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Woodstock Festival ends in upstate New York

On this day in 1969, the grooviest event in music history – the Woodstock Music Festival – draws to a close to the sounds of Jimi Hendrix’s electric guitar, after three days of peace, love and rock 'n' roll in upstate New York. Conceived as "Three Days of Peace and Music," Woodstock was the product of a partnership between John Roberts, Joel Rosenman, Artie Kornfield and Michael Lang. Their idea was to make enough money from the event to build a recording studio near the arty New York town of Woodstock. When they couldn't find an appropriate venue in the town itself, the promoters decided to hold the festival on a 600-acre dairy farm in Bethel, New York – some 50 miles from the actual Woodstock – owned by Max Yasgur.

By the time the weekend of the festival arrived, the group had sold a total of 186,000 tickets and expected no more than 200,000 people to show up. By Friday night, however, thousands of eager early arrivals were pushing against the entrance gates. Fearing they could not control the crowds, the promoters made the decision to open the concert to everyone, free of charge. Close to half a million people attended Woodstock, jamming the roads around Bethel with eight miles of traffic. Soaked by rain and wallowing in the muddy mess of Yasgur's fields, young fans or "hippies" euphorically took in the performances of acts like Janis Joplin, Ravi Shankar, Joe Cocker, Joan Baez (six months pregnant at the time), Santana, Creedence Clearwater Revival, The Grateful Dead, Jefferson Airplane, Paul Butterfield Blues Band, and Crosby, Stills, Nash and Young.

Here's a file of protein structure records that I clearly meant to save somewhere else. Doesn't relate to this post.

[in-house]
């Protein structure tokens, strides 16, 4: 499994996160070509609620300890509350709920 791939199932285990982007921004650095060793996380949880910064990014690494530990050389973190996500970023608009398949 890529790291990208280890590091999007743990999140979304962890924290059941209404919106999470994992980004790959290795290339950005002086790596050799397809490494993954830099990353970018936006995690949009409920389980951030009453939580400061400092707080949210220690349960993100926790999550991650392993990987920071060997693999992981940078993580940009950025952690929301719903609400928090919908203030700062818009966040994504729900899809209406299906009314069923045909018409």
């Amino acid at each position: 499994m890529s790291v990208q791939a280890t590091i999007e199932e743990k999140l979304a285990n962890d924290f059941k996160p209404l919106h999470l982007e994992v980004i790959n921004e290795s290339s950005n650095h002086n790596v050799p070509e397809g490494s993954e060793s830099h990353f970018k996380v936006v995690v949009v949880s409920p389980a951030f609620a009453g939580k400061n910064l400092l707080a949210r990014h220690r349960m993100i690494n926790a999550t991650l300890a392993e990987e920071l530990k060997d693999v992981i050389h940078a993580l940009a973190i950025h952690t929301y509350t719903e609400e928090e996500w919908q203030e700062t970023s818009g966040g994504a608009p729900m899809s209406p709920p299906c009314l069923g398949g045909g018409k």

The Who performed in the early morning hours of 17 August, with Roger Daltrey belting out "See Me, Feel Me," from their now-classic rock opera ‘Tommy’ (1969) just as the sun began to rise. The most memorable moment of the concert for many fans was the closing performance by Jimi Hendrix, who gave an improvised solo guitar rendition of "The Star Spangled Banner" that has gone down in rock folklore for its emotional content and the sheer range of sounds that Hendrix extracted from his battered old Fender guitar. Many luminaries of the sixties’ music scene that were invited but did not attend included The Doors, Led Zeppelin, Jethro Tull and Bob Dylan.

Two years later, Hendrix, Joplin and the Doors’ enigmatic lead singer Jim Morrison would all be dead for various reasons, thus signalling an end to a tumultuous era in youth culture and rock music. With not enough bathroom facilities and first-aid tents to accommodate such a huge crowd, many described the atmosphere at the festival as chaotic but peaceful. There were few episodes of violence, though one teenager was accidentally run over and killed by a tractor and another died from a drug overdose. A number of musicians performed songs expressing their opposition to the Vietnam War, a sentiment that was enthusiastically shared by the vast majority of the audience. Later, the term "Woodstock Nation" would be used as a general term to describe the youth counterculture of the 1960s. A 25th anniversary celebration of Woodstock took place in 1994 in Saugerties, New York. Known as Woodstock II, the concert featured Bob Dylan and Crosby, Stills and Nash as well as newer acts such as Nine Inch Nails and Green Day. Held over another rainy, muddy weekend, the event drew an estimated 300,000 people.